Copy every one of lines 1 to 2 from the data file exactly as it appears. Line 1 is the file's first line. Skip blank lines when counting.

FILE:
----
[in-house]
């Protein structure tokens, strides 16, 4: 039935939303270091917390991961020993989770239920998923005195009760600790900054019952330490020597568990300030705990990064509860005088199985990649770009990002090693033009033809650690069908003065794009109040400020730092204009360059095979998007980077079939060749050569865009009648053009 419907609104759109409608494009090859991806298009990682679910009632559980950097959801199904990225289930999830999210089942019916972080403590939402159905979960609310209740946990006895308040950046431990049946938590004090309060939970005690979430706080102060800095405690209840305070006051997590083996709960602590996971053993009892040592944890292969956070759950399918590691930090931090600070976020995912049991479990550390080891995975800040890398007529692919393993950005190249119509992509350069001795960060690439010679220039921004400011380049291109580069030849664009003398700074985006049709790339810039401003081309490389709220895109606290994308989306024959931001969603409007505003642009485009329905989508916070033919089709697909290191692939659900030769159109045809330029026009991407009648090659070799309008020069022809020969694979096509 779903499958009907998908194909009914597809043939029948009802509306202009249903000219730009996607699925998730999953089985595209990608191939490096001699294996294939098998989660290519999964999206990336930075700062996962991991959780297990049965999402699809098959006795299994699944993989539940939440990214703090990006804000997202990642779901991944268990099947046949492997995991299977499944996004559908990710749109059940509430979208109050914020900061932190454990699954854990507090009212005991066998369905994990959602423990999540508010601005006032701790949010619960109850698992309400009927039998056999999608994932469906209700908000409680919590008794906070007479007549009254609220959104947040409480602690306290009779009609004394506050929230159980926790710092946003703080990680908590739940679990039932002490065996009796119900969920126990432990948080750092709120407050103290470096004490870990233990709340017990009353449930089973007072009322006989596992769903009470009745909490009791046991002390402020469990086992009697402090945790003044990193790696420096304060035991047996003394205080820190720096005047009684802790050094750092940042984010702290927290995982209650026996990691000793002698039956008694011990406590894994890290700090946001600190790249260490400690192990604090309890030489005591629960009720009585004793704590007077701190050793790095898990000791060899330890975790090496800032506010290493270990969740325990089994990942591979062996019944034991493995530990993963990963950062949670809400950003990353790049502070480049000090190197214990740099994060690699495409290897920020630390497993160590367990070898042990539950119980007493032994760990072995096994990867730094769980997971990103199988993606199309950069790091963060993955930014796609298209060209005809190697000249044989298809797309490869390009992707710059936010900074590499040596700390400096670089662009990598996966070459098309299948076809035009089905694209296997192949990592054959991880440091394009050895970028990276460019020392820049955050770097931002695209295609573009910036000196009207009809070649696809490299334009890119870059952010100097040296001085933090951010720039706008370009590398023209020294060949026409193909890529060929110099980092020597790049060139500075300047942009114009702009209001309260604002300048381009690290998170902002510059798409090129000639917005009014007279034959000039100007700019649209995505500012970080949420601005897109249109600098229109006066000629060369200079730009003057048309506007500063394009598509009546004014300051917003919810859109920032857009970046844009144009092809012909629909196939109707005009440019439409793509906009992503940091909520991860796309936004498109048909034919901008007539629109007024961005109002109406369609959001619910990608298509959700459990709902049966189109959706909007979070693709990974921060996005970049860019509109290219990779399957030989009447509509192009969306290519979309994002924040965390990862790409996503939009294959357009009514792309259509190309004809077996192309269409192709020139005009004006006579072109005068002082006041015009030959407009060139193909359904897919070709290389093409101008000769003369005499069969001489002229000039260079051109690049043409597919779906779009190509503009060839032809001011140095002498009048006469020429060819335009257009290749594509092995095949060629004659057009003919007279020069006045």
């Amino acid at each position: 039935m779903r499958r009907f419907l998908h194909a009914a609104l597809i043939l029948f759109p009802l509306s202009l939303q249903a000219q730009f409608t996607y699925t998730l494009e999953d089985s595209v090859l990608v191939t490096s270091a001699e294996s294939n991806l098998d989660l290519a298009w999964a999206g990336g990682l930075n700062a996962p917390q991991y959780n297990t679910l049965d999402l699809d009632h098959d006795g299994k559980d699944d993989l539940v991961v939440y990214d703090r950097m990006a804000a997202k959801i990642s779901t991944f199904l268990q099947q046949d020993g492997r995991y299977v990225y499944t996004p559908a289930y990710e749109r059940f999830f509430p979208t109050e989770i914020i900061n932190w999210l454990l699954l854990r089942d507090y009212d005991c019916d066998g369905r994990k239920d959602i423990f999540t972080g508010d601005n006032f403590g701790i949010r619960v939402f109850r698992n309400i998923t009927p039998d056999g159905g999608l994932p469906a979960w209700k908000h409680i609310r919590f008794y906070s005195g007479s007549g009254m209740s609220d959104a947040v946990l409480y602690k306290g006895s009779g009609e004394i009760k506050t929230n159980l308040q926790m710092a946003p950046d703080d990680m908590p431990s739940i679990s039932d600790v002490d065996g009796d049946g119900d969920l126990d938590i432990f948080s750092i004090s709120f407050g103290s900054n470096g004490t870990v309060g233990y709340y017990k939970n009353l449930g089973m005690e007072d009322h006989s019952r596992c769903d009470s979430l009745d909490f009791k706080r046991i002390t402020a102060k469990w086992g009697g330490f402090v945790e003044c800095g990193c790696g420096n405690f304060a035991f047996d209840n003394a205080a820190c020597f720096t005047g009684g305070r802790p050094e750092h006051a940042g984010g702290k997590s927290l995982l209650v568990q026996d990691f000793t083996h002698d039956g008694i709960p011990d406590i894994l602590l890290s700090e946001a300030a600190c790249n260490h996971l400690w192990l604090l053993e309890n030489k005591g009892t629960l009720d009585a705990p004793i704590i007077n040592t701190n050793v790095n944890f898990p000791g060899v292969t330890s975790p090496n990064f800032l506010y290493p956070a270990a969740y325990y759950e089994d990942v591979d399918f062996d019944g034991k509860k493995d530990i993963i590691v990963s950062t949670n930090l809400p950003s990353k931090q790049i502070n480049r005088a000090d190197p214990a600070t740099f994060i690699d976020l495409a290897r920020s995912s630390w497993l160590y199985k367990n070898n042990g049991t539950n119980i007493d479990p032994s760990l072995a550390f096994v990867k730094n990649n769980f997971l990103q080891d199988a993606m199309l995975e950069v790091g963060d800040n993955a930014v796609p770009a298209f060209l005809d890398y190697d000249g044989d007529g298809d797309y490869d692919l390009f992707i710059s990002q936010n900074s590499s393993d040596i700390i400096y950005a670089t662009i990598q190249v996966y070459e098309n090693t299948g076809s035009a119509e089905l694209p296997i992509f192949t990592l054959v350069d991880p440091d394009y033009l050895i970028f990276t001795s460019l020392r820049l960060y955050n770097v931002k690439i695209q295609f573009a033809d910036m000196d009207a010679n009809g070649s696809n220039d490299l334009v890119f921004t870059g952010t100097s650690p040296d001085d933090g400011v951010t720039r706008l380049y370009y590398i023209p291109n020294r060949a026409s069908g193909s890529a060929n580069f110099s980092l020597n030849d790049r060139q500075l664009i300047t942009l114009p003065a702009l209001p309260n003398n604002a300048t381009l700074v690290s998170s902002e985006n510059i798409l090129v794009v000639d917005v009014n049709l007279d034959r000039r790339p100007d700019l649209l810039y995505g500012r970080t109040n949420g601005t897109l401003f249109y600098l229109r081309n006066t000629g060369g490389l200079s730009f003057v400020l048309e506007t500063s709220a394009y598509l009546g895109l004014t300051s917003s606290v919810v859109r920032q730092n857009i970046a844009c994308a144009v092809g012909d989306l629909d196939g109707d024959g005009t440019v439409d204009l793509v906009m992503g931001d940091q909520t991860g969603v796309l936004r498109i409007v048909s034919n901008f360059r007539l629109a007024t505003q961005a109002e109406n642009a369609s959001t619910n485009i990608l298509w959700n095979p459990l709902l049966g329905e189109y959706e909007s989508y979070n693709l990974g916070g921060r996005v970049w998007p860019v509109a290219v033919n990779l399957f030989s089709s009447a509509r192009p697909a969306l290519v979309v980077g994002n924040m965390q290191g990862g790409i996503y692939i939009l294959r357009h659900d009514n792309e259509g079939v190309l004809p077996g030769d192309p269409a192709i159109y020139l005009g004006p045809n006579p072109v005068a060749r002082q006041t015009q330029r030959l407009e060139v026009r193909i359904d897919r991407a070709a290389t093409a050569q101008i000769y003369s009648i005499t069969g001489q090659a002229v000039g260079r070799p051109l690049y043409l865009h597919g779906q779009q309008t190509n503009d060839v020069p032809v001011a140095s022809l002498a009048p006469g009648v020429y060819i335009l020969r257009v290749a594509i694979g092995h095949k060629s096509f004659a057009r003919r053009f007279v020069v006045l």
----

[in-house]
């Protein structure tokens, strides 16, 4: 039935939303270091917390991961020993989770239920998923005195009760600790900054019952330490020597568990300030705990990064509860005088199985990649770009990002090693033009033809650690069908003065794009109040400020730092204009360059095979998007980077079939060749050569865009009648053009 419907609104759109409608494009090859991806298009990682679910009632559980950097959801199904990225289930999830999210089942019916972080403590939402159905979960609310209740946990006895308040950046431990049946938590004090309060939970005690979430706080102060800095405690209840305070006051997590083996709960602590996971053993009892040592944890292969956070759950399918590691930090931090600070976020995912049991479990550390080891995975800040890398007529692919393993950005190249119509992509350069001795960060690439010679220039921004400011380049291109580069030849664009003398700074985006049709790339810039401003081309490389709220895109606290994308989306024959931001969603409007505003642009485009329905989508916070033919089709697909290191692939659900030769159109045809330029026009991407009648090659070799309008020069022809020969694979096509 779903499958009907998908194909009914597809043939029948009802509306202009249903000219730009996607699925998730999953089985595209990608191939490096001699294996294939098998989660290519999964999206990336930075700062996962991991959780297990049965999402699809098959006795299994699944993989539940939440990214703090990006804000997202990642779901991944268990099947046949492997995991299977499944996004559908990710749109059940509430979208109050914020900061932190454990699954854990507090009212005991066998369905994990959602423990999540508010601005006032701790949010619960109850698992309400009927039998056999999608994932469906209700908000409680919590008794906070007479007549009254609220959104947040409480602690306290009779009609004394506050929230159980926790710092946003703080990680908590739940679990039932002490065996009796119900969920126990432990948080750092709120407050103290470096004490870990233990709340017990009353449930089973007072009322006989596992769903009470009745909490009791046991002390402020469990086992009697402090945790003044990193790696420096304060035991047996003394205080820190720096005047009684802790050094750092940042984010702290927290995982209650026996990691000793002698039956008694011990406590894994890290700090946001600190790249260490400690192990604090309890030489005591629960009720009585004793704590007077701190050793790095898990000791060899330890975790090496800032506010290493270990969740325990089994990942591979062996019944034991493995530990993963990963950062949670809400950003990353790049502070480049000090190197214990740099994060690699495409290897920020630390497993160590367990070898042990539950119980007493032994760990072995096994990867730094769980997971990103199988993606199309950069790091963060993955930014796609298209060209005809190697000249044989298809797309490869390009992707710059936010900074590499040596700390400096670089662009990598996966070459098309299948076809035009089905694209296997192949990592054959991880440091394009050895970028990276460019020392820049955050770097931002695209295609573009910036000196009207009809070649696809490299334009890119870059952010100097040296001085933090951010720039706008370009590398023209020294060949026409193909890529060929110099980092020597790049060139500075300047942009114009702009209001309260604002300048381009690290998170902002510059798409090129000639917005009014007279034959000039100007700019649209995505500012970080949420601005897109249109600098229109006066000629060369200079730009003057048309506007500063394009598509009546004014300051917003919810859109920032857009970046844009144009092809012909629909196939109707005009440019439409793509906009992503940091909520991860796309936004498109048909034919901008007539629109007024961005109002109406369609959001619910990608298509959700459990709902049966189109959706909007979070693709990974921060996005970049860019509109290219990779399957030989009447509509192009969306290519979309994002924040965390990862790409996503939009294959357009009514792309259509190309004809077996192309269409192709020139005009004006006579072109005068002082006041015009030959407009060139193909359904897919070709290389093409101008000769003369005499069969001489002229000039260079051109690049043409597919779906779009190509503009060839032809001011140095002498009048006469020429060819335009257009290749594509092995095949060629004659057009003919007279020069006045």